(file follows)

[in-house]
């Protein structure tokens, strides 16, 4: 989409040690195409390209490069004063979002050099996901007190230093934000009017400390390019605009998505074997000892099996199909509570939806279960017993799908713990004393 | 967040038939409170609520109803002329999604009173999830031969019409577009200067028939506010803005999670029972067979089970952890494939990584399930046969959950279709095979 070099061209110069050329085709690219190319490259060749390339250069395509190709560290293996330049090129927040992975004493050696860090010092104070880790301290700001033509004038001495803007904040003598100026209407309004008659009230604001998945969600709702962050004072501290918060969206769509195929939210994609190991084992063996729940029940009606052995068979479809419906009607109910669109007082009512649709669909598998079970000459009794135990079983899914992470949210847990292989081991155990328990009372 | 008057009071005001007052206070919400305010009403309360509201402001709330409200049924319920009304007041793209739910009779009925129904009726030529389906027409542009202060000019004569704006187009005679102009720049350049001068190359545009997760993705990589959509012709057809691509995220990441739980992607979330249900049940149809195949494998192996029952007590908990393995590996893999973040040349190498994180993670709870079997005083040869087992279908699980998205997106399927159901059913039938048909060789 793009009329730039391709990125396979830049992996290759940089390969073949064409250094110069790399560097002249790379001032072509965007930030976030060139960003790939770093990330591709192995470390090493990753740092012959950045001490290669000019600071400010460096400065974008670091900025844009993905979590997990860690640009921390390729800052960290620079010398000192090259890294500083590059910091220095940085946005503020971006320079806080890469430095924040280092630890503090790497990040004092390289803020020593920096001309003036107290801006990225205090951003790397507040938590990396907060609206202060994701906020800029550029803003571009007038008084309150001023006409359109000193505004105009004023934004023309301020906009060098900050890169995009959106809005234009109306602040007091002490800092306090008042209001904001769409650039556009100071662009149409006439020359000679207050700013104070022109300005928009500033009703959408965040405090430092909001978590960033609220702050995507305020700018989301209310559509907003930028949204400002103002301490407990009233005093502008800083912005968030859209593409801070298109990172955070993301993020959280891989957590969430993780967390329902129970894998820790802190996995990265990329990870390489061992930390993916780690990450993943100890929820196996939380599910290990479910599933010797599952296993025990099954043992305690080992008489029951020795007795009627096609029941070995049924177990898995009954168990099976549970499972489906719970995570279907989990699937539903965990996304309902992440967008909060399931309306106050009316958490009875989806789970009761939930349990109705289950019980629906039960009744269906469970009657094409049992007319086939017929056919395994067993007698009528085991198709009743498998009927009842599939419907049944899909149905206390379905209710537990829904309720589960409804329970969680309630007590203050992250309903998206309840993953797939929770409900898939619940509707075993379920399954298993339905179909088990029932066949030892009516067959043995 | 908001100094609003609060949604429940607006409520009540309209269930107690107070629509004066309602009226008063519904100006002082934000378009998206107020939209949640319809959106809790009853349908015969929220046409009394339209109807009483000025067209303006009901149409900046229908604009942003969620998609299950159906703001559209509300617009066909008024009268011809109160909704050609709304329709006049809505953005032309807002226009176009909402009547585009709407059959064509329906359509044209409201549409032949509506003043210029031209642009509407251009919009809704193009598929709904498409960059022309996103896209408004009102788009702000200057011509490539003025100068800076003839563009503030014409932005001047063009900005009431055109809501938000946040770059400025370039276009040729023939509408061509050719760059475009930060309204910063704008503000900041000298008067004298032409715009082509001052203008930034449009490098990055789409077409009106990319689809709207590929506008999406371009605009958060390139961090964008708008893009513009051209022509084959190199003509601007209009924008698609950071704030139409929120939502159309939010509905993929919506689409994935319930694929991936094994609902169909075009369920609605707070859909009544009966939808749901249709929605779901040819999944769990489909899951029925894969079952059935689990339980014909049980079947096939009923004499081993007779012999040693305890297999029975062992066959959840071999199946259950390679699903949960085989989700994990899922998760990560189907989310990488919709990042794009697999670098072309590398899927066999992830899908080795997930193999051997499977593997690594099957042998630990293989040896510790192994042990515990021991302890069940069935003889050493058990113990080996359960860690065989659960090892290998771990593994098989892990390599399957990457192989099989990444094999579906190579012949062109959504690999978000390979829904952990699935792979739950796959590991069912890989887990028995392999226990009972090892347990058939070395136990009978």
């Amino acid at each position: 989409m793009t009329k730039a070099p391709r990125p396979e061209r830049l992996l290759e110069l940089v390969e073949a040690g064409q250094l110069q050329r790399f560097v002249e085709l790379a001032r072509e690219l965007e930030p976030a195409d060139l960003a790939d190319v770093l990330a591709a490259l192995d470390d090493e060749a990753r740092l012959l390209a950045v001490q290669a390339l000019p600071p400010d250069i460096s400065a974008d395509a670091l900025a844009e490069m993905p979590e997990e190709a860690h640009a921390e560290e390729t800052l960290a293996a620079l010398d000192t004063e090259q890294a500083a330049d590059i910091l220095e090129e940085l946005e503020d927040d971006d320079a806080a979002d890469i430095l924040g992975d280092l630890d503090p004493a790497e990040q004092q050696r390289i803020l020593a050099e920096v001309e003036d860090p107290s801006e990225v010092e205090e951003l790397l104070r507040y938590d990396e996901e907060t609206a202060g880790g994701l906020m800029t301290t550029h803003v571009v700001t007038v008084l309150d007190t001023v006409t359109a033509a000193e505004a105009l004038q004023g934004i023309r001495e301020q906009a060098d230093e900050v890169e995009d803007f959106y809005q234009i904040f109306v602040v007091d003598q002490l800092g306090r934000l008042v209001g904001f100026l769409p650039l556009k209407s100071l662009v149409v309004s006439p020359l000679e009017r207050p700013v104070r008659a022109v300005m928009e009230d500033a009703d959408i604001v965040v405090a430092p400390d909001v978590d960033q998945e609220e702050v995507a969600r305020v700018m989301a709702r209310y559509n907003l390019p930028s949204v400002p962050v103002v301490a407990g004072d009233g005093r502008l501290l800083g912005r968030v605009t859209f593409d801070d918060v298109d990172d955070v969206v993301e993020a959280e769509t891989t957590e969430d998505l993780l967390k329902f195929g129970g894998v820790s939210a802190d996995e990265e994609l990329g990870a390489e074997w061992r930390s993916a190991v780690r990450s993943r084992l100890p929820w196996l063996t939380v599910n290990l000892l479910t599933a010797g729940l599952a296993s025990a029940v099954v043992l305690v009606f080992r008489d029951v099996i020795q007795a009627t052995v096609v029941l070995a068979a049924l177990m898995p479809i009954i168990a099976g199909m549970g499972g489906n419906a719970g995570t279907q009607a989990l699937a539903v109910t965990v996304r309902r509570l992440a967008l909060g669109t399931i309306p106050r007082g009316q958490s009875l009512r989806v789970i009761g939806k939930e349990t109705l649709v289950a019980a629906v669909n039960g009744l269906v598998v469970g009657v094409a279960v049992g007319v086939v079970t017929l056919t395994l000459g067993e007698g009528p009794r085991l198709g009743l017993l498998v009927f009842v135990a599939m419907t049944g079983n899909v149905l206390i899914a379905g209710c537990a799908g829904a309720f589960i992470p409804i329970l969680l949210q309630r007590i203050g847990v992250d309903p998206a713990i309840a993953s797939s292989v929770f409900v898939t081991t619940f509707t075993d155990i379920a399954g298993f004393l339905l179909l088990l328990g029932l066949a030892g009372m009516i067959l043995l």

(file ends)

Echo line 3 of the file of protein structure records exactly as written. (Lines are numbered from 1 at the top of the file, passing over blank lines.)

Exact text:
């Amino acid at each position: 989409m793009t009329k730039a070099p391709r990125p396979e061209r830049l992996l290759e110069l940089v390969e073949a040690g064409q250094l110069q050329r790399f560097v002249e085709l790379a001032r072509e690219l965007e930030p976030a195409d060139l960003a790939d190319v770093l990330a591709a490259l192995d470390d090493e060749a990753r740092l012959l390209a950045v001490q290669a390339l000019p600071p400010d250069i460096s400065a974008d395509a670091l900025a844009e490069m993905p979590e997990e190709a860690h640009a921390e560290e390729t800052l960290a293996a620079l010398d000192t004063e090259q890294a500083a330049d590059i910091l220095e090129e940085l946005e503020d927040d971006d320079a806080a979002d890469i430095l924040g992975d280092l630890d503090p004493a790497e990040q004092q050696r390289i803020l020593a050099e920096v001309e003036d860090p107290s801006e990225v010092e205090e951003l790397l104070r507040y938590d990396e996901e907060t609206a202060g880790g994701l906020m800029t301290t550029h803003v571009v700001t007038v008084l309150d007190t001023v006409t359109a033509a000193e505004a105009l004038q004023g934004i023309r001495e301020q906009a060098d230093e900050v890169e995009d803007f959106y809005q234009i904040f109306v602040v007091d003598q002490l800092g306090r934000l008042v209001g904001f100026l769409p650039l556009k209407s100071l662009v149409v309004s006439p020359l000679e009017r207050p700013v104070r008659a022109v300005m928009e009230d500033a009703d959408i604001v965040v405090a430092p400390d909001v978590d960033q998945e609220e702050v995507a969600r305020v700018m989301a709702r209310y559509n907003l390019p930028s949204v400002p962050v103002v301490a407990g004072d009233g005093r502008l501290l800083g912005r968030v605009t859209f593409d801070d918060v298109d990172d955070v969206v993301e993020a959280e769509t891989t957590e969430d998505l993780l967390k329902f195929g129970g894998v820790s939210a802190d996995e990265e994609l990329g990870a390489e074997w061992r930390s993916a190991v780690r990450s993943r084992l100890p929820w196996l063996t939380v599910n290990l000892l479910t599933a010797g729940l599952a296993s025990a029940v099954v043992l305690v009606f080992r008489d029951v099996i020795q007795a009627t052995v096609v029941l070995a068979a049924l177990m898995p479809i009954i168990a099976g199909m549970g499972g489906n419906a719970g995570t279907q009607a989990l699937a539903v109910t965990v996304r309902r509570l992440a967008l909060g669109t399931i309306p106050r007082g009316q958490s009875l009512r989806v789970i009761g939806k939930e349990t109705l649709v289950a019980a629906v669909n039960g009744l269906v598998v469970g009657v094409a279960v049992g007319v086939v079970t017929l056919t395994l000459g067993e007698g009528p009794r085991l198709g009743l017993l498998v009927f009842v135990a599939m419907t049944g079983n899909v149905l206390i899914a379905g209710c537990a799908g829904a309720f589960i992470p409804i329970l969680l949210q309630r007590i203050g847990v992250d309903p998206a713990i309840a993953s797939s292989v929770f409900v898939t081991t619940f509707t075993d155990i379920a399954g298993f004393l339905l179909l088990l328990g029932l066949a030892g009372m009516i067959l043995l």